IAEA says nuclear monitoring in Iran 'seriously undermined'
The IAEA said in a report Tuesday that its monitoring tasks in Iran had been "seriously undermined" after Tehran suspended some of the UN agency's inspections of the country's nuclear activities.
In February Iran suspended some IAEA inspections in response to the United States' refusal to lift sanctions on Iran.
"Since 23 February 2021 the Agency's verification and monitoring activities have been seriously undermined as a result of Iran's decision to stop the implementation of its nuclear-related commitments" under the 2015 nuclear deal with world powers, the International Atomic Energy Agency said in its report.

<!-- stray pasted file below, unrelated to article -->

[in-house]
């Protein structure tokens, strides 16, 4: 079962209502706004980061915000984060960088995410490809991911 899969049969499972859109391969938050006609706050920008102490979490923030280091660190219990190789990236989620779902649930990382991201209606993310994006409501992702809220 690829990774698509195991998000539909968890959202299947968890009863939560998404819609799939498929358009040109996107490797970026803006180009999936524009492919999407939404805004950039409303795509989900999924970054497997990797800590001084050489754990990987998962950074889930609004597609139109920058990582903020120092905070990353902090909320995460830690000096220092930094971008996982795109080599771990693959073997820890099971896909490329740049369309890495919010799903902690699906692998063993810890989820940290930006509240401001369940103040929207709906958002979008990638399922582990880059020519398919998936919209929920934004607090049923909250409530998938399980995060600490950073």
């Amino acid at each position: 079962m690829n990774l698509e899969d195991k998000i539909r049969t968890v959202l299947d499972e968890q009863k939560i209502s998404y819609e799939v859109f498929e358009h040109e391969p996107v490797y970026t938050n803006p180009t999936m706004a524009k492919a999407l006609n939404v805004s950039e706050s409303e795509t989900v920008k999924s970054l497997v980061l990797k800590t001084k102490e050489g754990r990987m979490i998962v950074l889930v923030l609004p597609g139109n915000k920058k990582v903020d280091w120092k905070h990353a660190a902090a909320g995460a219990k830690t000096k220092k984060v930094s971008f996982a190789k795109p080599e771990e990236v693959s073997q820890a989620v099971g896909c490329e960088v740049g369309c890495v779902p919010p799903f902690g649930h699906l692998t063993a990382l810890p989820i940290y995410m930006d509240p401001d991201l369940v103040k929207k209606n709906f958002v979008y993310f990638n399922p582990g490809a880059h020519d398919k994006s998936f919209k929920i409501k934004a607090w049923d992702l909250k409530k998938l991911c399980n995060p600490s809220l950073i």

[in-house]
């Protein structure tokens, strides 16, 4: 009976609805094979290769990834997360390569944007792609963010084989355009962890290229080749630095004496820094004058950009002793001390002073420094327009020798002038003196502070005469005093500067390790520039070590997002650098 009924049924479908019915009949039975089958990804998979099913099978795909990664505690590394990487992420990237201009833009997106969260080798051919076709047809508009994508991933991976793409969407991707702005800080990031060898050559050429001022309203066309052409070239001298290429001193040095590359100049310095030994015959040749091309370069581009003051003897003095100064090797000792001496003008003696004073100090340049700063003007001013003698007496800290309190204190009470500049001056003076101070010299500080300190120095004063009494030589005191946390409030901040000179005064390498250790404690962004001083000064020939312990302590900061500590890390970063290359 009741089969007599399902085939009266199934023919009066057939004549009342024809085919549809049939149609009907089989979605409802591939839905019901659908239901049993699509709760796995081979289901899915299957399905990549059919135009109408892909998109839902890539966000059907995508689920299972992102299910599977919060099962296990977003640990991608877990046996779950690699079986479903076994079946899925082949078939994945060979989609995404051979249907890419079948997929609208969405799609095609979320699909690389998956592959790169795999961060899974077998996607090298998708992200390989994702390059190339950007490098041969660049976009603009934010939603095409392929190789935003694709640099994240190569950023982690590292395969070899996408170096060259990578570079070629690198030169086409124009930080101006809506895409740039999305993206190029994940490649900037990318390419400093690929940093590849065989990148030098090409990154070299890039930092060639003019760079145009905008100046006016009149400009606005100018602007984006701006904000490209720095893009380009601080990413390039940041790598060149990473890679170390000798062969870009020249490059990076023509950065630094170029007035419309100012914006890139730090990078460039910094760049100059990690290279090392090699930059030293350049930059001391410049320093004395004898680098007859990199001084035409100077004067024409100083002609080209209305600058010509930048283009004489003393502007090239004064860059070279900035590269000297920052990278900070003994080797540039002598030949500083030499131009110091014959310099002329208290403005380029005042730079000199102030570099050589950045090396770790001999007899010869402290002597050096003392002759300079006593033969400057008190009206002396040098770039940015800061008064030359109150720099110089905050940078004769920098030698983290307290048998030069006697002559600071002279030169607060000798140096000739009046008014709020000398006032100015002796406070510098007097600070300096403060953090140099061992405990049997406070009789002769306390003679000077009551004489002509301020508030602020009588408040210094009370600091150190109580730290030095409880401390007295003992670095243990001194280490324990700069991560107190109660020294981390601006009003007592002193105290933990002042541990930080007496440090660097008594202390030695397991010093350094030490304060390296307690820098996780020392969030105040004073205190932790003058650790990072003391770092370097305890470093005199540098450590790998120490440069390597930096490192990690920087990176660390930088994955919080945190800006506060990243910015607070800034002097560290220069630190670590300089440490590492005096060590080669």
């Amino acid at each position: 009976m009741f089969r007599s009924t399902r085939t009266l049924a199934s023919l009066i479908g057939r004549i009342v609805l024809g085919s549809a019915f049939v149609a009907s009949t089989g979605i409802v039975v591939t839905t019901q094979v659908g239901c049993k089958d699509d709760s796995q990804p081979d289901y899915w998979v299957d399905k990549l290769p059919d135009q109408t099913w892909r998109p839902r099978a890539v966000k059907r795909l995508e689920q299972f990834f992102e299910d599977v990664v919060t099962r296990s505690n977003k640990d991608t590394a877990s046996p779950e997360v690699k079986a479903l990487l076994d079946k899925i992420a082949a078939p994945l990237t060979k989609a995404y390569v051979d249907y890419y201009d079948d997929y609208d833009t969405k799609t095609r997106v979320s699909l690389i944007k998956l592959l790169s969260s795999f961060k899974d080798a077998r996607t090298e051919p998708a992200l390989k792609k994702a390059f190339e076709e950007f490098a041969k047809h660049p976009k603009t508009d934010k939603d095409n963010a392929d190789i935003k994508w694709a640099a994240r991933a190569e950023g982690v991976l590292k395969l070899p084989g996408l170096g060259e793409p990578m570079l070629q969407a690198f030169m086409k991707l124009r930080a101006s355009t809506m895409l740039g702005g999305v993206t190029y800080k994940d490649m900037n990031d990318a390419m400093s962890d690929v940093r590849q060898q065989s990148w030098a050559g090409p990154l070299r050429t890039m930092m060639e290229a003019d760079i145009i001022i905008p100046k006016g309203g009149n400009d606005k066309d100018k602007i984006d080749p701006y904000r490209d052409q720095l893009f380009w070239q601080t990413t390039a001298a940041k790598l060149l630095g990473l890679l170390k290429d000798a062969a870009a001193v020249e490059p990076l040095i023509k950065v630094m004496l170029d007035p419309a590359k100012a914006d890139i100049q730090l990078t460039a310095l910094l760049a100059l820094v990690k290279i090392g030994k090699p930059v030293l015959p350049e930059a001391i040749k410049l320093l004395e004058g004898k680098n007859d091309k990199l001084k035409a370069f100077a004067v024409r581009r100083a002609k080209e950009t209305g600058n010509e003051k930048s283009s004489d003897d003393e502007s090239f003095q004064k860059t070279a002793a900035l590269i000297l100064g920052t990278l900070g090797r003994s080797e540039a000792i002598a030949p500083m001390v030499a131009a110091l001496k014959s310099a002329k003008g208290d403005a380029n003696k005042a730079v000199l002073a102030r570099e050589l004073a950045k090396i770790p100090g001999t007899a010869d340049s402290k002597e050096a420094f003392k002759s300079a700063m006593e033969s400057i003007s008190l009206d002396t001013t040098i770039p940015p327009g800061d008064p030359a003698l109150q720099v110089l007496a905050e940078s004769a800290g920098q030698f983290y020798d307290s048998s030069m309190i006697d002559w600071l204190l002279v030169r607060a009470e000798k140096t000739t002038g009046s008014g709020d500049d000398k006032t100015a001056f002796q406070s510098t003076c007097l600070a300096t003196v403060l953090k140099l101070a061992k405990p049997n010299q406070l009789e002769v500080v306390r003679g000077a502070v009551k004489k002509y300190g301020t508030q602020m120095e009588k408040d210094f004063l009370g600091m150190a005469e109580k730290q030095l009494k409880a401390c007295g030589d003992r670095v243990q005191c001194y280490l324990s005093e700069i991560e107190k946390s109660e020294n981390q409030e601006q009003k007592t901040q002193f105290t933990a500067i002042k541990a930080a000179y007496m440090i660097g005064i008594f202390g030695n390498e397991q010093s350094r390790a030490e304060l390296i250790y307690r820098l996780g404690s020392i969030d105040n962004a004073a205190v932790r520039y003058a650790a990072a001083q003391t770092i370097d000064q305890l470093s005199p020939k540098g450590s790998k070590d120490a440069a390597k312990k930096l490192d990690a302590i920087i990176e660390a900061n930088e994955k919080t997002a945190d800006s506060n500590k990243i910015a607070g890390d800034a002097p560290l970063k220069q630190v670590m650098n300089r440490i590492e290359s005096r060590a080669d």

Iran has boosted its stocks of uranium enriched above the percentage allowed in the 2015 deal, it added.
Under the deal, Iran was not meant to enrich uranium above 3.67 percent, well below the 90-percent threshold needed for use in a nuclear weapon.
In addition it was only meant to have a stockpile of 202.8 kilos in total, equivalent to 300 kilos in a particular compound form.
However, the report estimates that Iran now has 2,441.3 kilos.
Of that amount, 84.3 kilos are uranium enriched to 20 percent (up from 62.8 kilos when the IAEA last reported in May); as well as 10 kilos are enriched up to 60 percent (up from 2.4 kilos).
The latest report comes as diplomatic efforts to revive the 2015 deal remain stalled, with Iran warning talks may not resume for months.